On November 4, the Occupational Safety and Health Administration (OSHA) announced a requirement for...
Following years of anticipation, the U.S. Equal Employment Opportunity Commission (EEOC) is finally moving forward with new guidance regarding incentives in employee wellness programs. In a public meeting held on June 11, 2020, commissioners gave an overview of the new proposals. While the rule changes still await finalization, approval from the White House Office of Management and Budget, and implementation before becoming law, experts are already weighing in on what these rules will mean for employers.
Barbara Zabawa, founder and president of the Center for Health and Wellness Law, joined a webinar recently to address some of the major questions surrounding the details of the proposals, as well as to explain some of the changes employers can expect to make to their wellness programs in order to be in compliance with the upcoming rules.
How Are “De Minimis” Incentives Defined?
In the proposed EEOC changes, a wellness program would only be deemed legal and “voluntary” if they did not offer more than “de minimis” incentives. However, the commissioners did not elaborate on that definition. One of the biggest questions surrounding these new rules is: What, exactly, qualifies as “de minimis?” Unfortunately, employers will need to wait until the finalized rules are written and the EEOC defines this term specifically.
However, Zabawa does offer some suggestions on what that “de minimis” definition might look like by drawing on already-established legal definitions of the term. According to the Internal Revenue Service (IRS), de minimis benefits are items so small that accounting for them is “unreasonable or impractical” and not subject to income tax. This includes items such as apparel, trinkets, in-office snacks or coffee, occasional meal or transportation expenses associated with overtime work, or holiday gifts. It does not include cash or “cash equivalent” items such as gift cards.
Al Lewis, an industry expert that hosted the webinar, suggested that employers can easily avoid dealing with the “de minimis” requirement by making a screening or exam for a wellness program a choice; this would make the program truly, completely voluntary.
Which Programs Fall Under the ADA’s Safe Harbor Rule?
Another notable change to the EEOC rules involves the “safe harbor” rule in the American with Disabilities Act (ADA). These provisions state that insurers and plan administrators are not prohibited from “establishing, sponsoring, observing or administering the terms of a bona fide benefit plan based on underwriting risks, classifying risks, or administering such risks that are based on or not inconsistent with state law.”
In 2016, the EEOC’s stance was that safe harbor could not apply to employee wellness programs. The new proposals seek to change that and revive safe harbor for health-contingent programs that meet ADA and Health Insurance Portability and Accountability Act (HIPAA) regulations. In those cases, the new de minimis rule would not apply. This applies whether or not an exam or screening is voluntary and would include group health plan wellness programs. In these cases where safe harbor applies, employers could incentivize employees up to 30% of the total cost of healthcare premiums for participants.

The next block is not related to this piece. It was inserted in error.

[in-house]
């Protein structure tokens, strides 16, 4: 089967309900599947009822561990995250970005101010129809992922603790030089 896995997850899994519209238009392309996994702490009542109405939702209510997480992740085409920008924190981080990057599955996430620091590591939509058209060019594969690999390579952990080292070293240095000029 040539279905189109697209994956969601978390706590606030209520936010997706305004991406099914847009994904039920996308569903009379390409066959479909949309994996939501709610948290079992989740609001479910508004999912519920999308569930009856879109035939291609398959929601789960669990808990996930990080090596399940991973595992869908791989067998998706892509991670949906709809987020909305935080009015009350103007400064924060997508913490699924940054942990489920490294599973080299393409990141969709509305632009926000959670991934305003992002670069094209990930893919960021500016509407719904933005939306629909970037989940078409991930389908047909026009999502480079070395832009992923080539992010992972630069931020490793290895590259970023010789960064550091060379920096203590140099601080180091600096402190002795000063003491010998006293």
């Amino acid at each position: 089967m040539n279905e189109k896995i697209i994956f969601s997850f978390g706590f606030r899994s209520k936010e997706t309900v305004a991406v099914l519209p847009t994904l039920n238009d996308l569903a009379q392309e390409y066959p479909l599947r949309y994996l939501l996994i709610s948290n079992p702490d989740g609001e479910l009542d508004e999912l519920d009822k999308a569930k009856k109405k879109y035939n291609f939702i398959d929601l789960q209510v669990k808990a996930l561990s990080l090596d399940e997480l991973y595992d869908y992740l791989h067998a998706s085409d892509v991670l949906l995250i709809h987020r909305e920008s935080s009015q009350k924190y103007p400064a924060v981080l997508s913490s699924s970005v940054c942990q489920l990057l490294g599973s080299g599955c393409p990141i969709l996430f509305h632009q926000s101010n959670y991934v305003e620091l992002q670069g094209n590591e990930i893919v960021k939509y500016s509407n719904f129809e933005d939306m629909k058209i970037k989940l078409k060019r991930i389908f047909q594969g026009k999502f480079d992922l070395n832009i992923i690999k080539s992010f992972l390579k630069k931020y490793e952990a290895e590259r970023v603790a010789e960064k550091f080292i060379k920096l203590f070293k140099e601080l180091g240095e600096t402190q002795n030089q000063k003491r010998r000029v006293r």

What Is The New Guidance On Employee Privacy and Confidentiality?
There is limited additional guidance regarding the privacy of employee information. Employers would only be permitted to collect aggregated medical information from employees, and they could not take any actions that might disclose an employee’s identity. Furthermore, they could not require employees to agree to the sale, transfer, or disclosure of their medical information.
Additionally, one amendment was approved after the proposals passed in a 2-1 vote by commissioners. Proposed by the one dissenting commissioner, this amendment requires employers to ask third-party wellness vendors about the privacy and confidentiality standards they are using. However, this doesn’t require those vendors meet any specific standards or safeguard certain information. All the amendment requires is that an employer ask.
Since HIPAA does not always apply to wellness programs, there is still a regulatory gap when it comes to confidentiality standards and workplace wellness programs. At this point, it seems that the commission has not decided to fill in that gap with these rules. However, the amendment may encourage wellness vendors to be more mindful of privacy concerns if they want to create confidence in their ability to manage employee privacy well.
When Will These Proposals Become Law?
The EEOC noted that they are early in the process of finalizing these proposals and implementing them as official rules. Changes will likely be made after significant feedback from the public. While the EEOC Spring Regulatory Agenda indicates a July 2020 release date, it is not uncommon for those scheduled dates to come and go. Thus, the final rules may not be implemented until 2021.